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The Dateless Muse - Folklore of Tamilnadu (An Old and Rare Book)

The Dateless Muse - Folklore of Tamilnadu (An Old and Rare Book)
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Item Code: NAY761
Author: V. Murugan
Publisher: Institute of Asian Studies, Chennai
Language: English
Edition: 1988
Pages: 272
Other Details: 9.00 X 6.50 inch
weight of the book: 0.48 kg
About the Book
Second volume of the Folklore of Tamilnadu series of this Institute, It comprises the ballad Venkalarajan Katal, printed from an unpublished palm-leaf manuscript, along with critical introductions and notes on the linguistic peculiarities and ambiguities of the text. The English translation that accompanies the text represents our attempt to make the riches of folk creativity in one language accessible to the non-native readers, as also to facilitate comparative studies among similar forms in different Asian languages.

The present text is a socio-historical ballad beautifully capturing the intrinsic, elemental responses of a social grouping in Tamilnadu vis-a-vis its evolution on the social scale and its passionate claim to cultural eminence and standing. Realities of history and myth are so subtly interwoven as to render this work one of both historical validity and perennial aesthetic strength.

About the Introduction
That this Institute has been able to translate into word of print the elemental riches of the folks that remain buried in frail and fast decaying palm-leaves owes in ~ large measure to the understanding, co-operation and financial participation of the National Archives of India, Department of Culture, Ministry of Human Resources Development, Government of India.

We remain profoundly indebted to the considered patronage of this Organization.

Research in folklore in this part of the country remains relatively a neglected area. Apart from the scant attention this discipline receives from the scholars, the existing studies are marked by conceptual misdirection’s, notwithstanding the immense awareness it has aroused among the academic community in Europe, the U.S.A., and elsewhere. One such attitude on our part is to draw a dividing line between the 'high' and the 'low' literary cultures, and to class the lures of the folk as belonging to the low literary culture. This misconnection inevitably results in dismembering the fruits of folk creativity from the organization of academic scholarship and treating them as undeserving of serious critical scrutiny. They are considered to be of inferior literary merit, not worthy of reading and enjoyment by men and women of informed literary sensibilities. The simplicity of folk diction and style is taken for naivety, and the thematic content of these songs, that embodies the spontaneous and primordial responses of the folks to the realities of their being and knowing, is considered to be bordering on unclutteredness and primitively on the one hand and inartistic expressiveness on the other.

Another debilitating dimension of our attitude to the folklore is that the Folklore Departments of our academic centers suffer largely from compartmentalization and mutual exclusiveness. We seldom see that Folklore studies demands an essentially interdisciplinary nary approach with pure and applied linguistics, sociology and anthropology purposively interacting and interfertilizing this discipline. Besides, the folklorist, by the very nature of his pursuit must be one of many-sided equipment.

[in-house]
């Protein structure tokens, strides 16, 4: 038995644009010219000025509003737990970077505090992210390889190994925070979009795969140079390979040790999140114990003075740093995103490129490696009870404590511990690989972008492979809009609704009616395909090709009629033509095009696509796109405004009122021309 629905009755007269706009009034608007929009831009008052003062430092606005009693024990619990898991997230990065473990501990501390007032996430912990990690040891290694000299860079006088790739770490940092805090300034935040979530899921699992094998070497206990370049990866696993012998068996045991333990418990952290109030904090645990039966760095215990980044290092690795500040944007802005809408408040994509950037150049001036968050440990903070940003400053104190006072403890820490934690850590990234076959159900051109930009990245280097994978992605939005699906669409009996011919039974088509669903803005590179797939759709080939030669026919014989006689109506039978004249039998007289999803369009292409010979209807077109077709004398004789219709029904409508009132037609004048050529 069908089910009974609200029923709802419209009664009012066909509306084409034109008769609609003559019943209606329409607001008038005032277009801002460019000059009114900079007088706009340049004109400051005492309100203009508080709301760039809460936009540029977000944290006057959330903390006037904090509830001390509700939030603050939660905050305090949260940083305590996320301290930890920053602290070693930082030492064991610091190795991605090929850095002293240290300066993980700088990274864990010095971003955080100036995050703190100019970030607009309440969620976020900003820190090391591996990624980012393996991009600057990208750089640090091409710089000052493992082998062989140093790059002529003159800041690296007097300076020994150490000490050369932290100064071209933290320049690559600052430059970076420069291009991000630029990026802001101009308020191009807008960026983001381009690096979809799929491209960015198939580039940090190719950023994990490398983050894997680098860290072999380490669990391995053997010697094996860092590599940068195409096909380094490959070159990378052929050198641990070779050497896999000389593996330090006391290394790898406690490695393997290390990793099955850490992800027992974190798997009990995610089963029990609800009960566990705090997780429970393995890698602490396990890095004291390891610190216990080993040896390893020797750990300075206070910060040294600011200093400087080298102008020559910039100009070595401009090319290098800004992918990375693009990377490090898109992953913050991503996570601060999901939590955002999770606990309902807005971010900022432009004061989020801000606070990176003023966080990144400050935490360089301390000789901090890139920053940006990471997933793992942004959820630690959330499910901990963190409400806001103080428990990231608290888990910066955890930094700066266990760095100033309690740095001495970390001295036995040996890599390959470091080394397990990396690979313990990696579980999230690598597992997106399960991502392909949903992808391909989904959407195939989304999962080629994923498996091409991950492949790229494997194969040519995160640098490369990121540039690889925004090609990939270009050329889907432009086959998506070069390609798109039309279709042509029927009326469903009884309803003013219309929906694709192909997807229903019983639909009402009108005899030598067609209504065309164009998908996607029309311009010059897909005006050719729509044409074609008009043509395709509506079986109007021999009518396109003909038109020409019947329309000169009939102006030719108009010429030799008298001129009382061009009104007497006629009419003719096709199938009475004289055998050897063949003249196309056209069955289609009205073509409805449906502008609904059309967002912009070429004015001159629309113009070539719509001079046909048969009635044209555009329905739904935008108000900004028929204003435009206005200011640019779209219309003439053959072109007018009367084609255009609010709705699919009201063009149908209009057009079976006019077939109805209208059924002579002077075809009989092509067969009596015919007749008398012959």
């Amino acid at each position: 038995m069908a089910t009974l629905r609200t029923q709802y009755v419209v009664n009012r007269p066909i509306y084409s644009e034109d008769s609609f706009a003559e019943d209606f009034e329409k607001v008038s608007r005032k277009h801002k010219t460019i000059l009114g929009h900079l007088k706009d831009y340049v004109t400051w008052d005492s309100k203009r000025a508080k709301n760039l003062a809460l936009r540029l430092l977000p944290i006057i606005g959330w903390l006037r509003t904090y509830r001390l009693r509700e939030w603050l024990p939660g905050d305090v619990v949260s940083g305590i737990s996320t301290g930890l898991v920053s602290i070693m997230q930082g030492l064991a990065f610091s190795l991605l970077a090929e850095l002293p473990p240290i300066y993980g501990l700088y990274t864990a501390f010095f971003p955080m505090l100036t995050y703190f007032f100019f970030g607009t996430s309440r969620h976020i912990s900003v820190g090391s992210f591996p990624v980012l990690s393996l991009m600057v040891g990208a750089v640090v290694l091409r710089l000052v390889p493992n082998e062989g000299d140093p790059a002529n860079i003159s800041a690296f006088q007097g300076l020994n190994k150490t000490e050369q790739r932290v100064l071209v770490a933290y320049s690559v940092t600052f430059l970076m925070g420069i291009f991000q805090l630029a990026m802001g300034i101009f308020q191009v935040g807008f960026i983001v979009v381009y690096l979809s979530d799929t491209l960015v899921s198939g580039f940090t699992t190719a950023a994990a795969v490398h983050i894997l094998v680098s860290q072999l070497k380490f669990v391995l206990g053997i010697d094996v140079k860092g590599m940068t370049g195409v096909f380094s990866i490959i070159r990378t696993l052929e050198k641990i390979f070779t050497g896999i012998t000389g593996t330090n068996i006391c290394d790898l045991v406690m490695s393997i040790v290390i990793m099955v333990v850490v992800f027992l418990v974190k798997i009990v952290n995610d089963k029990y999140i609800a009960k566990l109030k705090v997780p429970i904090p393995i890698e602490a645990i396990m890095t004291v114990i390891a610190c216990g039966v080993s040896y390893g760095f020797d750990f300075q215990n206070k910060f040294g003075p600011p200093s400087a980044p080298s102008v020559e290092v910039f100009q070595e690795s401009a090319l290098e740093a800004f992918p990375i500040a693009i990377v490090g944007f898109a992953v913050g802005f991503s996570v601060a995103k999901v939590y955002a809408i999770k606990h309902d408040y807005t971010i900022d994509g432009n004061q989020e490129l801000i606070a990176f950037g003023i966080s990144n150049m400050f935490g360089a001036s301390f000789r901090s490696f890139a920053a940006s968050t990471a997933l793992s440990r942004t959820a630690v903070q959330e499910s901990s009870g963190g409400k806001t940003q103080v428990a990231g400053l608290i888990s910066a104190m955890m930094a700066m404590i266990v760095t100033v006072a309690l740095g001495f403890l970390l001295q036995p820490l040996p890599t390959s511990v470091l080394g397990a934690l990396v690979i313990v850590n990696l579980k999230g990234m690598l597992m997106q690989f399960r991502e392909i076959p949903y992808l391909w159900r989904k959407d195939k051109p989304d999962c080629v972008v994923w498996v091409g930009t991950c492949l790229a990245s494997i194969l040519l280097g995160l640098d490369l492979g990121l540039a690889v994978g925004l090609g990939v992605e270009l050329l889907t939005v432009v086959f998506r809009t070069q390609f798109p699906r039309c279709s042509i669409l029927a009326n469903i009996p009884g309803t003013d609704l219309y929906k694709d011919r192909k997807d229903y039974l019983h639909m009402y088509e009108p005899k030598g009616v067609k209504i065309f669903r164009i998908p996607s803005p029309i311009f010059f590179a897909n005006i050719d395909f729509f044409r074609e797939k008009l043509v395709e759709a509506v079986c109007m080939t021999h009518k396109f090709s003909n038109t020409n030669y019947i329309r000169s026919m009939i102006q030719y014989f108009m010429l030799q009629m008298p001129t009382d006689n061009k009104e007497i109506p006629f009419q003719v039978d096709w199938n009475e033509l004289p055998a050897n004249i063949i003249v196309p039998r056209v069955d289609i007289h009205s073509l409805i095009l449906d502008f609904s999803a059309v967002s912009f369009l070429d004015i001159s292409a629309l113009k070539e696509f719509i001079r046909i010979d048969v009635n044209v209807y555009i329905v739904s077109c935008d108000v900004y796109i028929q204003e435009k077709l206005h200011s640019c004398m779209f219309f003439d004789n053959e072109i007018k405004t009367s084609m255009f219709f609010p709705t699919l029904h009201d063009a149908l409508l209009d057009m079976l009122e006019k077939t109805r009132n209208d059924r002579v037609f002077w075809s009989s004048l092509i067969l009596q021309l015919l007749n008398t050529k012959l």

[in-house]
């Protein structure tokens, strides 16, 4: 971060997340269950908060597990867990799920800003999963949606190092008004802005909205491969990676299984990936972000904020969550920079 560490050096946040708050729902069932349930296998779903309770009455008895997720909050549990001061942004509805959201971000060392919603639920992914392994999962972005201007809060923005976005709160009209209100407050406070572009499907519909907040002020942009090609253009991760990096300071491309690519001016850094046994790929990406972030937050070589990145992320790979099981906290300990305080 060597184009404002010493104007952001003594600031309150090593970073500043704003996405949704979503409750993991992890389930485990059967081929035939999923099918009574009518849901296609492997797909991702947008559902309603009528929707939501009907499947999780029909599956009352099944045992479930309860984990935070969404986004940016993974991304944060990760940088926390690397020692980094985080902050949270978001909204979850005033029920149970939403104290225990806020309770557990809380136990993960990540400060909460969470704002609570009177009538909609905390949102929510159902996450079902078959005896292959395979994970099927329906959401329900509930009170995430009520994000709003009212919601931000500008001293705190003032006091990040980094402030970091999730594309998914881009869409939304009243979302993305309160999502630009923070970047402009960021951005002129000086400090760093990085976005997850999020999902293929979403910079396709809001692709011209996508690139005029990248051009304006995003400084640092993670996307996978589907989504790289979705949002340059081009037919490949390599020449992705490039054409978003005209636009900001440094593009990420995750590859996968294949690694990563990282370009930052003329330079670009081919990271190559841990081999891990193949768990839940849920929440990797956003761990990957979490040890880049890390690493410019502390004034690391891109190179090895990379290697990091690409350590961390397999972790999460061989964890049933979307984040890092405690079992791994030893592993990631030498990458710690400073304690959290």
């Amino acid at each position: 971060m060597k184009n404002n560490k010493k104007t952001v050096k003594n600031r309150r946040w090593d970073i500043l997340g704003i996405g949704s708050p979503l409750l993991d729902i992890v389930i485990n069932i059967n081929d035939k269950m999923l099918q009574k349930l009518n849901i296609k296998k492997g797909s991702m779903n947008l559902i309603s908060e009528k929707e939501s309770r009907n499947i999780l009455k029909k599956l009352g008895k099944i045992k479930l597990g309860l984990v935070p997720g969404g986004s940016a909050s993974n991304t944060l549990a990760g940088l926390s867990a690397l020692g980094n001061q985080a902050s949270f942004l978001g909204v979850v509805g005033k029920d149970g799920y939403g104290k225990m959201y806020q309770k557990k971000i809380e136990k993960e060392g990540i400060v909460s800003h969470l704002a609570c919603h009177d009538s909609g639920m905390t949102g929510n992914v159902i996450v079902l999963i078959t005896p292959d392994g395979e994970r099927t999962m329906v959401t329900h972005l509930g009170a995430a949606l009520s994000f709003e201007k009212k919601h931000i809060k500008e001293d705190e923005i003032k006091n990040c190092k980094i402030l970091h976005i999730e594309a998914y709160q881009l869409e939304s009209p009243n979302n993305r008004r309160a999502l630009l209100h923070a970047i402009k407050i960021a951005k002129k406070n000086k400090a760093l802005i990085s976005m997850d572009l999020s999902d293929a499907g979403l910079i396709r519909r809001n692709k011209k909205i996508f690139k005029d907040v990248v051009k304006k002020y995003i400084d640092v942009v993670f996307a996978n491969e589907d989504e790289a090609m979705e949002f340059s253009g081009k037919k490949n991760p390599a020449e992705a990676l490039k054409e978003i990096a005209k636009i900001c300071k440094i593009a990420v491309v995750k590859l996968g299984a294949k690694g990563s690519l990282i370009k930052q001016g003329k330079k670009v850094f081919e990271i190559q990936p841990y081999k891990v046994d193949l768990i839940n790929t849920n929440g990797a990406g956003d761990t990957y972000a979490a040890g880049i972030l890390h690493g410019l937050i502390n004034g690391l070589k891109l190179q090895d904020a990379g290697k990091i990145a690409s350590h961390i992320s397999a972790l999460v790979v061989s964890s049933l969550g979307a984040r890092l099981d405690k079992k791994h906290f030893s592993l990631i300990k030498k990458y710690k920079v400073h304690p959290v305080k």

Besides being an academic scholar, a linguist and anthropologist, he must be a tireless field worker. He has to achieve a sense of identity with the folks in question and his study of their life and art must evolve from his felt understanding of and sympathy with those people, and at the same time he must be able to record his data and examine them with a sense of detachment and objectivity.

The picture that emerges from this data must necessarily be a wholesome one comprising the totality of the life, presented in what could be called 'the circumambient universe'. Such a contextual placement is essential insofar as our life consists in achieving a pure relationship between ourselves and the living universe around. The relatedness between one and the trees and flowers, one and the earth, one and the skies, the sun, the moon and the stars is what in its broadest sense constitutes the circumambient universe. A study on these lines-man-environment and man-flora-fauna symbiosis and interaction - is a compulsive need in the realization of a picture of this kind. The rhythms of nature are seen in organic relationship with the rhythms of human life. The folklorist looks for and obtains the linguistic vehicles with which to adequately express this relationship.

Before taking up the lures of a folk or tribal group, one has to acquire an understanding of it in relation to its linguistic, ethnic, cultural and ritual traits. Putting both these-the eco- environment and the human organization- in a time-frame contemporary of daily, weekly and annual cycles, one studies the life-styles of the people from birth to death and their lore both verbal and non-verbal. As regards the lore, one has to have an intellectual feel of the distinctness and peculiarities of the folk idiom, the psyche of the folks vis-a-vis their urge for creativity, the different manifestations both verbal and non-verbal which this urge takes, the relationship between their living and vocations on the one hand and their songs and tales on the other and the tensions and conflicts by which this relationship is characterized.

Book's Contents and Sample Pages

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